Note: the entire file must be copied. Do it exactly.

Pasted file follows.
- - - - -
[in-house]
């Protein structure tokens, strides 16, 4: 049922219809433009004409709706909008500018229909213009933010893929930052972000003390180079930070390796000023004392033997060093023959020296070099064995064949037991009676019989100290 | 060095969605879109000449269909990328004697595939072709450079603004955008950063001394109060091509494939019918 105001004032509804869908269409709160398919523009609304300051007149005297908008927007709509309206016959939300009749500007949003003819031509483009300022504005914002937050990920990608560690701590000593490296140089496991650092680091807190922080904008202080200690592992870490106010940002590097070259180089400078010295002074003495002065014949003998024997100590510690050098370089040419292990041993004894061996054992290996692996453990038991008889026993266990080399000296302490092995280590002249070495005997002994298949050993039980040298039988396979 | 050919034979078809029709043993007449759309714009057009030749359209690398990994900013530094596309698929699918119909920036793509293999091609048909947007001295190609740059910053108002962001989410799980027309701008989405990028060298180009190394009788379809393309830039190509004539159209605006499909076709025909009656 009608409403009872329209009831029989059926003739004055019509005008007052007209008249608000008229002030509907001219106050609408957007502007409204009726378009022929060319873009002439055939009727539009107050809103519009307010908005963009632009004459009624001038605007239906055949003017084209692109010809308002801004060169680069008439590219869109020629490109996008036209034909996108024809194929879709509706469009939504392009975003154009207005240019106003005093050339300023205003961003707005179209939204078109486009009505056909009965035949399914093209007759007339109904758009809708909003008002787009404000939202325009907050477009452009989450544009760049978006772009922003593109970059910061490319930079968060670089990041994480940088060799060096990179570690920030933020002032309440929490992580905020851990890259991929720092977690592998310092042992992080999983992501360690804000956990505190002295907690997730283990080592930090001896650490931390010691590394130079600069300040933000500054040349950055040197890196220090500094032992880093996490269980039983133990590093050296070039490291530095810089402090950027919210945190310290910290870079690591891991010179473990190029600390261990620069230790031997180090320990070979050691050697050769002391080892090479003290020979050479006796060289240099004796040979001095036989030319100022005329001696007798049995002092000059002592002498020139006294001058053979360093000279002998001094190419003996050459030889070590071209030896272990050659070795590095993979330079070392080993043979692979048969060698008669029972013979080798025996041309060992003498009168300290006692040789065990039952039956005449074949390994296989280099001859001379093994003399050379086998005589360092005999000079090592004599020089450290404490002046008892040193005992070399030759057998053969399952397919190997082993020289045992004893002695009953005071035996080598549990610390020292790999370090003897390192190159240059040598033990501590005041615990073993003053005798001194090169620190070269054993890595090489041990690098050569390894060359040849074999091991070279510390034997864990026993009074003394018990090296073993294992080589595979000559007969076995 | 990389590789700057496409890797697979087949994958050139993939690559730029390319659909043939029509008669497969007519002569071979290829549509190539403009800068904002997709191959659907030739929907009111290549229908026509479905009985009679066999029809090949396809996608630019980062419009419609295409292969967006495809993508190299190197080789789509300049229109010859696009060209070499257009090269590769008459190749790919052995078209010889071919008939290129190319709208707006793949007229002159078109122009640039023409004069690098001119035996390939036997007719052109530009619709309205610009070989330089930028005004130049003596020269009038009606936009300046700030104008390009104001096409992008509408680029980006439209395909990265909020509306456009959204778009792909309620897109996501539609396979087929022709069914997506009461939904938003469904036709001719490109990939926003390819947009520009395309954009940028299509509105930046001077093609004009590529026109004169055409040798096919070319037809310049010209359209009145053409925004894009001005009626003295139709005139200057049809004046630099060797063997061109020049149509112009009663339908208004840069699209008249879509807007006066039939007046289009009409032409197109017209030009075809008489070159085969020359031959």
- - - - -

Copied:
[in-house]
């Protein structure tokens, strides 16, 4: 049922219809433009004409709706909008500018229909213009933010893929930052972000003390180079930070390796000023004392033997060093023959020296070099064995064949037991009676019989100290 | 060095969605879109000449269909990328004697595939072709450079603004955008950063001394109060091509494939019918 105001004032509804869908269409709160398919523009609304300051007149005297908008927007709509309206016959939300009749500007949003003819031509483009300022504005914002937050990920990608560690701590000593490296140089496991650092680091807190922080904008202080200690592992870490106010940002590097070259180089400078010295002074003495002065014949003998024997100590510690050098370089040419292990041993004894061996054992290996692996453990038991008889026993266990080399000296302490092995280590002249070495005997002994298949050993039980040298039988396979 | 050919034979078809029709043993007449759309714009057009030749359209690398990994900013530094596309698929699918119909920036793509293999091609048909947007001295190609740059910053108002962001989410799980027309701008989405990028060298180009190394009788379809393309830039190509004539159209605006499909076709025909009656 009608409403009872329209009831029989059926003739004055019509005008007052007209008249608000008229002030509907001219106050609408957007502007409204009726378009022929060319873009002439055939009727539009107050809103519009307010908005963009632009004459009624001038605007239906055949003017084209692109010809308002801004060169680069008439590219869109020629490109996008036209034909996108024809194929879709509706469009939504392009975003154009207005240019106003005093050339300023205003961003707005179209939204078109486009009505056909009965035949399914093209007759007339109904758009809708909003008002787009404000939202325009907050477009452009989450544009760049978006772009922003593109970059910061490319930079968060670089990041994480940088060799060096990179570690920030933020002032309440929490992580905020851990890259991929720092977690592998310092042992992080999983992501360690804000956990505190002295907690997730283990080592930090001896650490931390010691590394130079600069300040933000500054040349950055040197890196220090500094032992880093996490269980039983133990590093050296070039490291530095810089402090950027919210945190310290910290870079690591891991010179473990190029600390261990620069230790031997180090320990070979050691050697050769002391080892090479003290020979050479006796060289240099004796040979001095036989030319100022005329001696007798049995002092000059002592002498020139006294001058053979360093000279002998001094190419003996050459030889070590071209030896272990050659070795590095993979330079070392080993043979692979048969060698008669029972013979080798025996041309060992003498009168300290006692040789065990039952039956005449074949390994296989280099001859001379093994003399050379086998005589360092005999000079090592004599020089450290404490002046008892040193005992070399030759057998053969399952397919190997082993020289045992004893002695009953005071035996080598549990610390020292790999370090003897390192190159240059040598033990501590005041615990073993003053005798001194090169620190070269054993890595090489041990690098050569390894060359040849074999091991070279510390034997864990026993009074003394018990090296073993294992080589595979000559007969076995 | 990389590789700057496409890797697979087949994958050139993939690559730029390319659909043939029509008669497969007519002569071979290829549509190539403009800068904002997709191959659907030739929907009111290549229908026509479905009985009679066999029809090949396809996608630019980062419009419609295409292969967006495809993508190299190197080789789509300049229109010859696009060209070499257009090269590769008459190749790919052995078209010889071919008939290129190319709208707006793949007229002159078109122009640039023409004069690098001119035996390939036997007719052109530009619709309205610009070989330089930028005004130049003596020269009038009606936009300046700030104008390009104001096409992008509408680029980006439209395909990265909020509306456009959204778009792909309620897109996501539609396979087929022709069914997506009461939904938003469904036709001719490109990939926003390819947009520009395309954009940028299509509105930046001077093609004009590529026109004169055409040798096919070319037809310049010209359209009145053409925004894009001005009626003295139709005139200057049809004046630099060797063997061109020049149509112009009663339908208004840069699209008249879509807007006066039939007046289009009409032409197109017209030009075809008489070159085969020359031959």